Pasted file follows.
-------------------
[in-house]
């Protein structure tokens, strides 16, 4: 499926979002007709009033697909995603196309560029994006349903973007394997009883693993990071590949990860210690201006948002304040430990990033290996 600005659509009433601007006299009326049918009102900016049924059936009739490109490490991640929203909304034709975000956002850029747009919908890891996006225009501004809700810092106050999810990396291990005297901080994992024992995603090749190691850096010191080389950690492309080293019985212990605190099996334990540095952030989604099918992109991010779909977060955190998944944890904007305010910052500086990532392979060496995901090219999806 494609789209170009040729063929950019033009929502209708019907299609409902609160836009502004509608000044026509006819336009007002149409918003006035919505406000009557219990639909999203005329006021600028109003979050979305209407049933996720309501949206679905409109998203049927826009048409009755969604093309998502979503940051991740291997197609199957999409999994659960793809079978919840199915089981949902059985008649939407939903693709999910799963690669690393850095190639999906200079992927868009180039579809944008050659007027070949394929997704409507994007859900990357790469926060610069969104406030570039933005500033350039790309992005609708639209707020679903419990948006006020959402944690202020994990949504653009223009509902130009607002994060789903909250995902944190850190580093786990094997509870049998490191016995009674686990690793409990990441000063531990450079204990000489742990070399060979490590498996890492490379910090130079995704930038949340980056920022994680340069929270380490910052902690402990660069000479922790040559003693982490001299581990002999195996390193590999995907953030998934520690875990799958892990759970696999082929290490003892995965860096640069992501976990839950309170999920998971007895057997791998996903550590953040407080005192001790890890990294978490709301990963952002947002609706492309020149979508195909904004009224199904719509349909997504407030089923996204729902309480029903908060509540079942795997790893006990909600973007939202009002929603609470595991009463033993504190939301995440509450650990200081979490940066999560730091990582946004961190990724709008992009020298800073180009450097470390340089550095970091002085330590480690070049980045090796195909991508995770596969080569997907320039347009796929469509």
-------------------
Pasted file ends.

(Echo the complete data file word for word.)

[in-house]
């Protein structure tokens, strides 16, 4: 499926979002007709009033697909995603196309560029994006349903973007394997009883693993990071590949990860210690201006948002304040430990990033290996 600005659509009433601007006299009326049918009102900016049924059936009739490109490490991640929203909304034709975000956002850029747009919908890891996006225009501004809700810092106050999810990396291990005297901080994992024992995603090749190691850096010191080389950690492309080293019985212990605190099996334990540095952030989604099918992109991010779909977060955190998944944890904007305010910052500086990532392979060496995901090219999806 494609789209170009040729063929950019033009929502209708019907299609409902609160836009502004509608000044026509006819336009007002149409918003006035919505406000009557219990639909999203005329006021600028109003979050979305209407049933996720309501949206679905409109998203049927826009048409009755969604093309998502979503940051991740291997197609199957999409999994659960793809079978919840199915089981949902059985008649939407939903693709999910799963690669690393850095190639999906200079992927868009180039579809944008050659007027070949394929997704409507994007859900990357790469926060610069969104406030570039933005500033350039790309992005609708639209707020679903419990948006006020959402944690202020994990949504653009223009509902130009607002994060789903909250995902944190850190580093786990094997509870049998490191016995009674686990690793409990990441000063531990450079204990000489742990070399060979490590498996890492490379910090130079995704930038949340980056920022994680340069929270380490910052902690402990660069000479922790040559003693982490001299581990002999195996390193590999995907953030998934520690875990799958892990759970696999082929290490003892995965860096640069992501976990839950309170999920998971007895057997791998996903550590953040407080005192001790890890990294978490709301990963952002947002609706492309020149979508195909904004009224199904719509349909997504407030089923996204729902309480029903908060509540079942795997790893006990909600973007939202009002929603609470595991009463033993504190939301995440509450650990200081979490940066999560730091990582946004961190990724709008992009020298800073180009450097470390340089550095970091002085330590480690070049980045090796195909991508995770596969080569997907320039347009796929469509």